The 14-Day Question

Fed’s Reg Z final rules affect when CUs must send periodic statements.

September 24, 2011

In the July issue, I covered three significant changes to the Federal Reserve Board’s March 2011 Regulation Z final rule regarding prior rule changes implementing the Credit Card Accountability, Responsibility, and Disclosure (CARD) Act of 2009. The column addressed employee preferential rates, floor rates, and consumers’ ability to pay.

This column covers an additional significant change concerning the timing of periodic statements.

For credit cards and other open-end loans with a grace period, the Fed’s February 2010 (and August 2009) Reg Z final rules required credit unions to mail or deliver periodic statements at least 21 days before the payment due date and the expiration of any grace period.

For all other open-end loans, a credit union must mail or deliver each periodic statement at least 14 days before the date on which the minimum payment must be received in order to avoid being treated as late for any purpose.

For credit unions that offer no courtesy period, this would be the actual payment due date. For credit unions that offer a courtesy period, this would be the end of the courtesy period (as long as the account isn't treated as late for any other reason before this date).

Subscribe to Credit Union MagazineSome credit unions are confused about this requirement or upset that this rule seems to have suddenly appeared in the Fed’s March 2011 final rule. A short review may alleviate some confusion.

In early 2009, before the Reg Z amendments implementing the CARD Act, creditors were required to mail or deliver periodic statements at least 14 days before the expiration of a grace period or before the payment due date to avoid other charges.

In August 2009, the CARD Act imposed a 21-day timing requirement regarding periodic statements for all open-end loans. After seeing the immense problems credit unions had in complying with this requirement, CUNA approached Congress to request a change in the law.

This led to the passage of the CARD Act Technical Corrections Act in November 2009, which narrowed the 21-day timing requirement from all open-end loans to just credit card accounts and open-end loans with a grace period. The February 2010 Reg Z final rule implemented this change.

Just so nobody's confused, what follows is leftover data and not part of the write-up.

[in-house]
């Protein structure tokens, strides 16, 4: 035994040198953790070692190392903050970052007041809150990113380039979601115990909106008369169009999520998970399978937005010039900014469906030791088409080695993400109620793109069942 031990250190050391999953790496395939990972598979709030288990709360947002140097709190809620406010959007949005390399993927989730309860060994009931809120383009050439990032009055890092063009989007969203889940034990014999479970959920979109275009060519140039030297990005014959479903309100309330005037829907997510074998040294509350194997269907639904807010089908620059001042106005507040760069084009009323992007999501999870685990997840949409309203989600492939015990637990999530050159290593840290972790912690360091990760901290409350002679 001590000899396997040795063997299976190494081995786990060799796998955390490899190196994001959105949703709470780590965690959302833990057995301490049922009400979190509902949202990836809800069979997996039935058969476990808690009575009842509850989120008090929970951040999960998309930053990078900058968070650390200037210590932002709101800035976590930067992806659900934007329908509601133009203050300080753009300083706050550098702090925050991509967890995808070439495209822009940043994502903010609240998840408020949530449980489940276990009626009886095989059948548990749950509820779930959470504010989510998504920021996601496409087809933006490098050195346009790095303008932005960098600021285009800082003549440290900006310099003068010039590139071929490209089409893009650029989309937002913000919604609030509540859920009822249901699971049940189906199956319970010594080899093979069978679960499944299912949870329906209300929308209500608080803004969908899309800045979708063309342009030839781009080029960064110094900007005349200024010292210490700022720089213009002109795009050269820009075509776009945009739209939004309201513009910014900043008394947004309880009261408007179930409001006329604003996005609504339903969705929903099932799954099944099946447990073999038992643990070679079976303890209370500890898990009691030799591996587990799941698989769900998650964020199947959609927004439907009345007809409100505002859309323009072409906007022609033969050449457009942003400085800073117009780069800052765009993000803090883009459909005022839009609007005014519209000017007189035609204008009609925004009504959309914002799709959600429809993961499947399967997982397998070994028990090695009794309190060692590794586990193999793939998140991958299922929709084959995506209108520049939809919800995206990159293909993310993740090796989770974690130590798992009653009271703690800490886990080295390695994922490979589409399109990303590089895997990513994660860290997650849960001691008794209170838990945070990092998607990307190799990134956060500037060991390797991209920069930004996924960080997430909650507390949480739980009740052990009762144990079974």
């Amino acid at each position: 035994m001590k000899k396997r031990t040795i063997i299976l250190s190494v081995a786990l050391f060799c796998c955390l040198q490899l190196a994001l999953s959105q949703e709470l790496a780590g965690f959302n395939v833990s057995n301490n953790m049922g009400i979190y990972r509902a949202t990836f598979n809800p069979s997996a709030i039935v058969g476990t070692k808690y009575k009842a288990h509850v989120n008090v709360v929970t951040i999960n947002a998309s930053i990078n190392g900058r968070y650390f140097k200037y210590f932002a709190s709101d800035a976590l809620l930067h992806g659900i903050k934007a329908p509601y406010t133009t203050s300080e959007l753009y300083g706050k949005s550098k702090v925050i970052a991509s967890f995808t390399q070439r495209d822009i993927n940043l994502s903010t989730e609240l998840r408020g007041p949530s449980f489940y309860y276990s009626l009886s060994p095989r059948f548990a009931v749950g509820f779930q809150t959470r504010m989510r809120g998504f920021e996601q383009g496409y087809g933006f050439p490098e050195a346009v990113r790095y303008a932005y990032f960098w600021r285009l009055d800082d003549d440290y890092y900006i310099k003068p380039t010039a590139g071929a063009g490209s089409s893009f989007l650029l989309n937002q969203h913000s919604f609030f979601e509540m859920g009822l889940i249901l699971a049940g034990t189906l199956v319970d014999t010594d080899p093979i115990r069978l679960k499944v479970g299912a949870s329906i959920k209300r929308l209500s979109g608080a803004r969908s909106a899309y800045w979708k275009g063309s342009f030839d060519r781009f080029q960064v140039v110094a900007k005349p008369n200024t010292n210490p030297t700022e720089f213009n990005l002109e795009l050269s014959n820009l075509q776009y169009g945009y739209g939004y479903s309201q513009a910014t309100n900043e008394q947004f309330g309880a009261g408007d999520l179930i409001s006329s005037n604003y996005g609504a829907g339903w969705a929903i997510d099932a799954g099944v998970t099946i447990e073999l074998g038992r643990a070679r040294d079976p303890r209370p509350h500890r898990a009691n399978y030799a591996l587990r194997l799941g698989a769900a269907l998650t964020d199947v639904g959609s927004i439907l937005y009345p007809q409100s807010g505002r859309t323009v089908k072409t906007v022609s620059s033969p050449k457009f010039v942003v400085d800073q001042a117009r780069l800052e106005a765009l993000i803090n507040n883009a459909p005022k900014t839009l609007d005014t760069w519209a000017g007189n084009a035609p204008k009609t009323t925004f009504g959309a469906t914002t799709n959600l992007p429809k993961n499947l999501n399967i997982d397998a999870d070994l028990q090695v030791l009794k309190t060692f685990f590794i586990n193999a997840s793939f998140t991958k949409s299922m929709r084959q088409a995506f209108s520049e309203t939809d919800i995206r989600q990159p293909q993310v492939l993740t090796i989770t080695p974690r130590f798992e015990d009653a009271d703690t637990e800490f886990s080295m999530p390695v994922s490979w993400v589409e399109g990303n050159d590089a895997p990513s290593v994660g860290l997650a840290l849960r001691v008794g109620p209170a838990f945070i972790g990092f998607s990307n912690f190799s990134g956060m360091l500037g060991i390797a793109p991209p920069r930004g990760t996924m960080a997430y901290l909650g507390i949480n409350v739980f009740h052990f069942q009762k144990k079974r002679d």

The Fed, however, should have provided language in this same final rule for the 14-day timing requirement that applied to other open-end loans. But the agency inadvertently failed to reinsert this requirement in the final rule.

The Fed realized this error and in its March 2011 Reg Z final rule regarding CARD Act clarifications, reinserted the 14-day timing requirement effective Oct. 1, 2011.

It requires credit unions to adopt reasonable procedures to ensure:

  • Periodic statements are mailed or delivered at least 14 days before the due date (provided on the statement) so the payment isn’t considered late; and
  • Payments received on or before that date aren’t treated as late for any purpose, such as increasing the annual percentage rate as a penalty, reporting the consumer as delinquent to a credit reporting agency, or assessing a late fee.

Next: How to comply

How to comply

Complying with the 14-day timing requirement will be more difficult for some credit unions depending on the leniency of their payment options. Whether a credit union currently permits weekly or biweekly payments, or allows payment due dates throughout the month, some of the changes necessary to comply with the 14-day timing requirement will be similar.

Both of the following options will require that the credit union establish one “legal” payment due date for each loan:

• Moving due dates. A credit union that doesn’t offer courtesy periods may move all open-end loan “legal” payment due dates to sometime during the last week (or last third) of the month (for monthly billing cycles) to allow for the 14-day period and the time needed to issue the periodic statement after the end of the month.

Subscribe to Credit Union MagazineEven though one “legal” payment due date is established, a credit union may still permit partial payments on a weekly or bi-weekly basis.

• Daily payment due dates. Credit unions with courtesy periods (that period of time between the actual payment due date and the date a late fee is charged) should be able to permit payment due dates throughout the entire month if the courtesy period is long enough.

Credit unions with shorter courtesy periods will likely have to increase the courtesy period to around 25 days in order to maintain daily payment due dates.

These changes—including establishing “legal” payment due dates, moving the payment due dates to the end of the month, and adding or increasing the courtesy period—are contractual changes that will require an advance notice of change in terms based upon the notice period in your state law.

If no time period is provided, you may provide a 45-day notice as required by Reg Z.

Remember, this requirement becomes effective Oct. 1, 2011. Your credit union’s compliance team should be close to finalizing any changes necessary to comply with the rule.

MICHAEL McLAIN is CUNA’s assistant general counsel and senior compliance counsel. Contact him at 608-231-4185.